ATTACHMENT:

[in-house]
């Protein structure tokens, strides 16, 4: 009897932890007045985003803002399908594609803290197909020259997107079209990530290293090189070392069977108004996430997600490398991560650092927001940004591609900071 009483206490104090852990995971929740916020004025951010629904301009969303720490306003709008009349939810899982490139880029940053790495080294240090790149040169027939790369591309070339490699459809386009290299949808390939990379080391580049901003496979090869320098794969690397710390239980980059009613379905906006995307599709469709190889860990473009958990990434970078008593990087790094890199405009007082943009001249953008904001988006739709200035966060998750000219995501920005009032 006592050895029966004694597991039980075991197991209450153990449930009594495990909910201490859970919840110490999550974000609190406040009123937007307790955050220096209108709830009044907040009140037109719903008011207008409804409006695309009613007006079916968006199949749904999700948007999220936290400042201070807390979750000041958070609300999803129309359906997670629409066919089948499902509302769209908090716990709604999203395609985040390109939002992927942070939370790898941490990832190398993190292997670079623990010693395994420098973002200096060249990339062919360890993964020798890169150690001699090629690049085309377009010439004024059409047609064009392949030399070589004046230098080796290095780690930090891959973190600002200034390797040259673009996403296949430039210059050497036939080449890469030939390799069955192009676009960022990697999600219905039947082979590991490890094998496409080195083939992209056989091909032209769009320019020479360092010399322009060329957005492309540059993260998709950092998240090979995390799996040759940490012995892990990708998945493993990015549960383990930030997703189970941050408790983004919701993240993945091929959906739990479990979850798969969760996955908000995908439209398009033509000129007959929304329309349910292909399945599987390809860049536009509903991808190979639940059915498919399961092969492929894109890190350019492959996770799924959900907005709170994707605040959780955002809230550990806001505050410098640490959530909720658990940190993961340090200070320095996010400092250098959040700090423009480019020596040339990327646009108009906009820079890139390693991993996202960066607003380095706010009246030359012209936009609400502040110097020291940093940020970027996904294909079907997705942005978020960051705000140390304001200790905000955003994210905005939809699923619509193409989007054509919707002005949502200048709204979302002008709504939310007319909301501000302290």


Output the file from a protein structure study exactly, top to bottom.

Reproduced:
[in-house]
């Protein structure tokens, strides 16, 4: 009897932890007045985003803002399908594609803290197909020259997107079209990530290293090189070392069977108004996430997600490398991560650092927001940004591609900071 009483206490104090852990995971929740916020004025951010629904301009969303720490306003709008009349939810899982490139880029940053790495080294240090790149040169027939790369591309070339490699459809386009290299949808390939990379080391580049901003496979090869320098794969690397710390239980980059009613379905906006995307599709469709190889860990473009958990990434970078008593990087790094890199405009007082943009001249953008904001988006739709200035966060998750000219995501920005009032 006592050895029966004694597991039980075991197991209450153990449930009594495990909910201490859970919840110490999550974000609190406040009123937007307790955050220096209108709830009044907040009140037109719903008011207008409804409006695309009613007006079916968006199949749904999700948007999220936290400042201070807390979750000041958070609300999803129309359906997670629409066919089948499902509302769209908090716990709604999203395609985040390109939002992927942070939370790898941490990832190398993190292997670079623990010693395994420098973002200096060249990339062919360890993964020798890169150690001699090629690049085309377009010439004024059409047609064009392949030399070589004046230098080796290095780690930090891959973190600002200034390797040259673009996403296949430039210059050497036939080449890469030939390799069955192009676009960022990697999600219905039947082979590991490890094998496409080195083939992209056989091909032209769009320019020479360092010399322009060329957005492309540059993260998709950092998240090979995390799996040759940490012995892990990708998945493993990015549960383990930030997703189970941050408790983004919701993240993945091929959906739990479990979850798969969760996955908000995908439209398009033509000129007959929304329309349910292909399945599987390809860049536009509903991808190979639940059915498919399961092969492929894109890190350019492959996770799924959900907005709170994707605040959780955002809230550990806001505050410098640490959530909720658990940190993961340090200070320095996010400092250098959040700090423009480019020596040339990327646009108009906009820079890139390693991993996202960066607003380095706010009246030359012209936009609400502040110097020291940093940020970027996904294909079907997705942005978020960051705000140390304001200790905000955003994210905005939809699923619509193409989007054509919707002005949502200048709204979302002008709504939310007319909301501000302290």